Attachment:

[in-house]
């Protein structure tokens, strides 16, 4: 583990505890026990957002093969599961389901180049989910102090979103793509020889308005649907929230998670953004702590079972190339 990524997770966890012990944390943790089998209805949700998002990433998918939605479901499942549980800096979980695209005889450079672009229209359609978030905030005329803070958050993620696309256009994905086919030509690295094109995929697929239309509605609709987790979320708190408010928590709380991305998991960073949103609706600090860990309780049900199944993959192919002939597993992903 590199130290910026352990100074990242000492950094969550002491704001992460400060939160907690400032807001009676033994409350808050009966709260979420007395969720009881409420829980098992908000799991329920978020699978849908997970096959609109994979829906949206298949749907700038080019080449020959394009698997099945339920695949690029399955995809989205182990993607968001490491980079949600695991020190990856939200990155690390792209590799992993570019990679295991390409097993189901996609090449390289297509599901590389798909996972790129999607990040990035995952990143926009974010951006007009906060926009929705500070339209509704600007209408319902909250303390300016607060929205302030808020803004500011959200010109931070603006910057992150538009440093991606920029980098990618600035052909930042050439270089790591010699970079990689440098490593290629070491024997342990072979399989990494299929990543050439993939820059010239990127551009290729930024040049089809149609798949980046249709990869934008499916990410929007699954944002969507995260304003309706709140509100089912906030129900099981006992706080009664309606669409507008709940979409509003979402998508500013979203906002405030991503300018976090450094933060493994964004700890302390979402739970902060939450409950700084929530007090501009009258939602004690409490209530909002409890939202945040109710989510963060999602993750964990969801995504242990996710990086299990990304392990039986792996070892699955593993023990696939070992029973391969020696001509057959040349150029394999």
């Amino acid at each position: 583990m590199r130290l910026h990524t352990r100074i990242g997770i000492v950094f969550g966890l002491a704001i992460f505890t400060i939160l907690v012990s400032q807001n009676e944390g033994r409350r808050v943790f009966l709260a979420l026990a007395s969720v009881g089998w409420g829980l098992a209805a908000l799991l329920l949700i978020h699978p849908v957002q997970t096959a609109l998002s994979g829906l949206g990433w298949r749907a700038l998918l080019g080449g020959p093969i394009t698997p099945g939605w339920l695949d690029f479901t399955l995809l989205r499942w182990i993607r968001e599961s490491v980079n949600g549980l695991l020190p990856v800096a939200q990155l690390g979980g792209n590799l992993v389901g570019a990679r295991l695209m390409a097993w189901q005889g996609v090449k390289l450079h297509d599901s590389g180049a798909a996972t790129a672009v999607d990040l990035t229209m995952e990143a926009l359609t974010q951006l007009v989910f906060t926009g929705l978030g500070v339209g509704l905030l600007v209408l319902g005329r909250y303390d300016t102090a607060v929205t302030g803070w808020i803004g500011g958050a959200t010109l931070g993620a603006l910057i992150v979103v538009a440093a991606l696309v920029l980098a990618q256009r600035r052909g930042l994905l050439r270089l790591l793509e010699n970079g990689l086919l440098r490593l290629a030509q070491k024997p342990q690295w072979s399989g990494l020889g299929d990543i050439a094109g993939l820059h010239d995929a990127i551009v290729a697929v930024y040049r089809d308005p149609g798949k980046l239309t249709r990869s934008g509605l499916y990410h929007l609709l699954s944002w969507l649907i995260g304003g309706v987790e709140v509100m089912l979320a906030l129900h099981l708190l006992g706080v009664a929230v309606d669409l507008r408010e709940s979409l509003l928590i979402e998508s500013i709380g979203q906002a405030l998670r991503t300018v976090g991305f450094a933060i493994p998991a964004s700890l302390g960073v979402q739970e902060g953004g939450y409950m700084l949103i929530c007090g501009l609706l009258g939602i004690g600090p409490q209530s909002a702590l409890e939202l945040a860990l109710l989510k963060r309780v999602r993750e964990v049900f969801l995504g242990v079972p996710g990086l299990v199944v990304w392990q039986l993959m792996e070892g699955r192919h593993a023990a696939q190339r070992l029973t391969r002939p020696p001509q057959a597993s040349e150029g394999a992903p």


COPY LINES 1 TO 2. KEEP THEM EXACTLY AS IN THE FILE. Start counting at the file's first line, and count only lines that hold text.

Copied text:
[in-house]
């Protein structure tokens, strides 16, 4: 583990505890026990957002093969599961389901180049989910102090979103793509020889308005649907929230998670953004702590079972190339 990524997770966890012990944390943790089998209805949700998002990433998918939605479901499942549980800096979980695209005889450079672009229209359609978030905030005329803070958050993620696309256009994905086919030509690295094109995929697929239309509605609709987790979320708190408010928590709380991305998991960073949103609706600090860990309780049900199944993959192919002939597993992903 590199130290910026352990100074990242000492950094969550002491704001992460400060939160907690400032807001009676033994409350808050009966709260979420007395969720009881409420829980098992908000799991329920978020699978849908997970096959609109994979829906949206298949749907700038080019080449020959394009698997099945339920695949690029399955995809989205182990993607968001490491980079949600695991020190990856939200990155690390792209590799992993570019990679295991390409097993189901996609090449390289297509599901590389798909996972790129999607990040990035995952990143926009974010951006007009906060926009929705500070339209509704600007209408319902909250303390300016607060929205302030808020803004500011959200010109931070603006910057992150538009440093991606920029980098990618600035052909930042050439270089790591010699970079990689440098490593290629070491024997342990072979399989990494299929990543050439993939820059010239990127551009290729930024040049089809149609798949980046249709990869934008499916990410929007699954944002969507995260304003309706709140509100089912906030129900099981006992706080009664309606669409507008709940979409509003979402998508500013979203906002405030991503300018976090450094933060493994964004700890302390979402739970902060939450409950700084929530007090501009009258939602004690409490209530909002409890939202945040109710989510963060999602993750964990969801995504242990996710990086299990990304392990039986792996070892699955593993023990696939070992029973391969020696001509057959040349150029394999």